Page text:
Without serious effort, I seem to have lost a tenth of my peak mass in three years. I think the main change is that I no longer eat rice most days.
My left arm is very sore today, making me notice how many little things I habitually do with my ‘wrong’ hand. I wonder whether this says something about my brain.
They say women’s hemispheres are less specialized; maybe my partial ambidexterity, the weak dominance of my left eye, and the sparseness of my body hair are all related.
In a private forum, Rafal Smigrodzki wrote:
I remember that one of my early epiphanies on the road to libertarianism came when I was reading about chaotic, scale-independent oscillations in heartbeat frequency. One might naively think that the healthier the heart, the more regular its beat – but actually the opposite is true. A healthy heart chaotically wanders around a setpoint, as a result of interactions of millions of locally coupled oscillators, the spontaneously spiking cells in the AV node. But as you press your heart harder and harder, as in heart failure, the chaotic rhythms are becoming simpler, until one last AV frequency remains, usually quite high, tachycardic, produced by an ever smaller set of cells. The next step may be fibrillation, or asystole, and death.
So, in our hearts health comes from chaos, the absence of a rhythm for every cell to dance by. Networked interactions can be made much more robust using multiple, locally interacting oscillators, rather than relying on a single one. The analogies to the society, the share of activities controlled by a single global decision-maker versus multiple local ones are in my mind crystal clear.
I reloaded MacOS, restored my home directory from backup, and was surprised to learn that I have 3e5 files. Most of the bulk is music, but that’s only 7e3 files. Is there a tool analogous to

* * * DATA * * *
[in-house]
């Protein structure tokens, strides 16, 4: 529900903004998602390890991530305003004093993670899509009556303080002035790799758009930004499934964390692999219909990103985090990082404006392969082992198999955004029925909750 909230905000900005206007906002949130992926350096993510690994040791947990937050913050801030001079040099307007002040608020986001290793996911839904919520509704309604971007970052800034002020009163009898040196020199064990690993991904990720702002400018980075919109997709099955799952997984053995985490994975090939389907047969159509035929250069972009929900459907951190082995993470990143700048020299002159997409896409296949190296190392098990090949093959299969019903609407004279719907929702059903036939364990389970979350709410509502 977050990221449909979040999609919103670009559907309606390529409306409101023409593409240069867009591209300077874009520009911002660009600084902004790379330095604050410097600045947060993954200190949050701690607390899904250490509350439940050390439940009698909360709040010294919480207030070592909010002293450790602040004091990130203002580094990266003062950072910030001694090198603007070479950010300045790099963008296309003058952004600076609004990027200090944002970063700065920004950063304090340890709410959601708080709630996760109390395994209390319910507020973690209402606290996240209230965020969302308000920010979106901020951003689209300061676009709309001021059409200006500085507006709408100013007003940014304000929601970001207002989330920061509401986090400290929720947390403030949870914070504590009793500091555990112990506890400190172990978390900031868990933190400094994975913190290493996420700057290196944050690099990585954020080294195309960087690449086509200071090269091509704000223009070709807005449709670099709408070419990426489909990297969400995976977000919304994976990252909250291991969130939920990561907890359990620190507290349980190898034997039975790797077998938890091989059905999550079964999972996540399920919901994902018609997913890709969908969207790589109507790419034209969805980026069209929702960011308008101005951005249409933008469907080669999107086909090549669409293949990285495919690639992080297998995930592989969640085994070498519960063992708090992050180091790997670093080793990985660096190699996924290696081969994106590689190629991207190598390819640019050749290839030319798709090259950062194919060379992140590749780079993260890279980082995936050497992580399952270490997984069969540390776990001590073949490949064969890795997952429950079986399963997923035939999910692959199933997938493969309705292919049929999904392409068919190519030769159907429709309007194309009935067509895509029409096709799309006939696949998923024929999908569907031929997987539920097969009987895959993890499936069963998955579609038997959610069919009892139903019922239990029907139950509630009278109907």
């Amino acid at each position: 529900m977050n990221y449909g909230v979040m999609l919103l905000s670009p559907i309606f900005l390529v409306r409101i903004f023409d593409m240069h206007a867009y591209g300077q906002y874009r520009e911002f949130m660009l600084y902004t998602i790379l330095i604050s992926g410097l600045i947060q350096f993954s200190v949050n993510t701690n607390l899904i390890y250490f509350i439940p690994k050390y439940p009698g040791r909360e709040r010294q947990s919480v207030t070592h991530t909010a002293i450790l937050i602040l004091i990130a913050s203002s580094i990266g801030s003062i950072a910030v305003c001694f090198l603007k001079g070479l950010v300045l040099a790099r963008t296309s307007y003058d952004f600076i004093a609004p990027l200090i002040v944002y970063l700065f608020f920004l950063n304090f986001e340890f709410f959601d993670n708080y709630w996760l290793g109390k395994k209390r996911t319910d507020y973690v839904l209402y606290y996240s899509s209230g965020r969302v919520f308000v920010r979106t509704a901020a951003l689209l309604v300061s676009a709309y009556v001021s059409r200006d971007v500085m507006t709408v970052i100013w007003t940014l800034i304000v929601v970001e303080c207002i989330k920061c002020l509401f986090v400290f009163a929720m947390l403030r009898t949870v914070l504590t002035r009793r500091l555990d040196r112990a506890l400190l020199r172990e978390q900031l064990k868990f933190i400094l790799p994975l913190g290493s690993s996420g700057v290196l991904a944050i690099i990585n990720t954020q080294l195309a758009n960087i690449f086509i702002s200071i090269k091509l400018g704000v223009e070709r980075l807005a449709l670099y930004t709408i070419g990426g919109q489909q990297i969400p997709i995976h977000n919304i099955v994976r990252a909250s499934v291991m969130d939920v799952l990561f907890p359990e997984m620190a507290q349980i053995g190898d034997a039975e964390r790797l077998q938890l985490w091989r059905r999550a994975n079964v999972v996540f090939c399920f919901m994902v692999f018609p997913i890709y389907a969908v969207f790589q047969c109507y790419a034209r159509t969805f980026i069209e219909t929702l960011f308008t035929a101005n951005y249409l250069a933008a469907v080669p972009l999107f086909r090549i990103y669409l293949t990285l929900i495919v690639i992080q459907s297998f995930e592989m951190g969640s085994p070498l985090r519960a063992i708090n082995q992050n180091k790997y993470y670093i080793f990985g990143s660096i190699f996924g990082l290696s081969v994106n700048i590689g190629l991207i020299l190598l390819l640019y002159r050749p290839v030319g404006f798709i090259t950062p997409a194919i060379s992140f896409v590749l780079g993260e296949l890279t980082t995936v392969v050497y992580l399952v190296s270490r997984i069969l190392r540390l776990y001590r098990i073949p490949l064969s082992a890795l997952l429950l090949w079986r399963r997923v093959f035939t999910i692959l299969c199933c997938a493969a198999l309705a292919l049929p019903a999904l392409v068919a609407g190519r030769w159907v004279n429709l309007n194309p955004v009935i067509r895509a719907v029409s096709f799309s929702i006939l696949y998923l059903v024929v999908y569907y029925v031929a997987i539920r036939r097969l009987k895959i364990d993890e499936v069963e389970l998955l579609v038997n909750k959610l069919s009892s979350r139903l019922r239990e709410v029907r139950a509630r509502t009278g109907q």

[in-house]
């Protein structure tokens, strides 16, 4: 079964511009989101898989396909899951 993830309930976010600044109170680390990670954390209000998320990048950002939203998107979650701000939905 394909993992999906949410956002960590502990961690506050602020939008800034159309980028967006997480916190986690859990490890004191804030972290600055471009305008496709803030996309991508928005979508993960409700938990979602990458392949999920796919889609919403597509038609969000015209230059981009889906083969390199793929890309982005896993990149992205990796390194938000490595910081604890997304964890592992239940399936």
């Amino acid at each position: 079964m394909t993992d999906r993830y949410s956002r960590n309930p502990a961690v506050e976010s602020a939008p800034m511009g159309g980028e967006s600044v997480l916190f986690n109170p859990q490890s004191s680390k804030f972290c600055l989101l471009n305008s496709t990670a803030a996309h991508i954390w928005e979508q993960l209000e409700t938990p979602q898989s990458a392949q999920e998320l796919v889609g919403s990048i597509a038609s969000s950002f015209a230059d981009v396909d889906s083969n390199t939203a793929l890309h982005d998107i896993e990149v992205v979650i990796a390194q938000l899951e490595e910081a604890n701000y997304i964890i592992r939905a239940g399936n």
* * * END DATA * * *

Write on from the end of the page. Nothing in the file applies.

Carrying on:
du that gives the number of files in each directory, rather than their aggregate size? —Later: When Apple Mail imported my Thunderbird archives, it made huge numbers of files, but I don’t know yet whether they’re enough to answer the question.
In other news, the medical jargon specimen of the week:
Infant is status post a negative rule out sepsis workup . . .
I guess that means sepsis was ruled out, rather than that it was not ruled out. The weird thing is that “rule out sepsis” is often listed as a diagnosis rather than a procedure.
Hey, I’m a fictional character! Dr. Anton Sherwood, “an older man in a tweed suit”, appears in The Secret Hour by Scott Westerfeld, a novel about which I know nothing else. (I searched for my name, as one sometimes does, this time looking for ones that aren’t me.)
The latest thing to puzzle me in med-speak is “benign yet appropriate”. When would it be inappropriate to appear healthy?
There apparently exists a surgical tool called a synovial elevator. Makes me think of a bioengineered building, with beams of bone.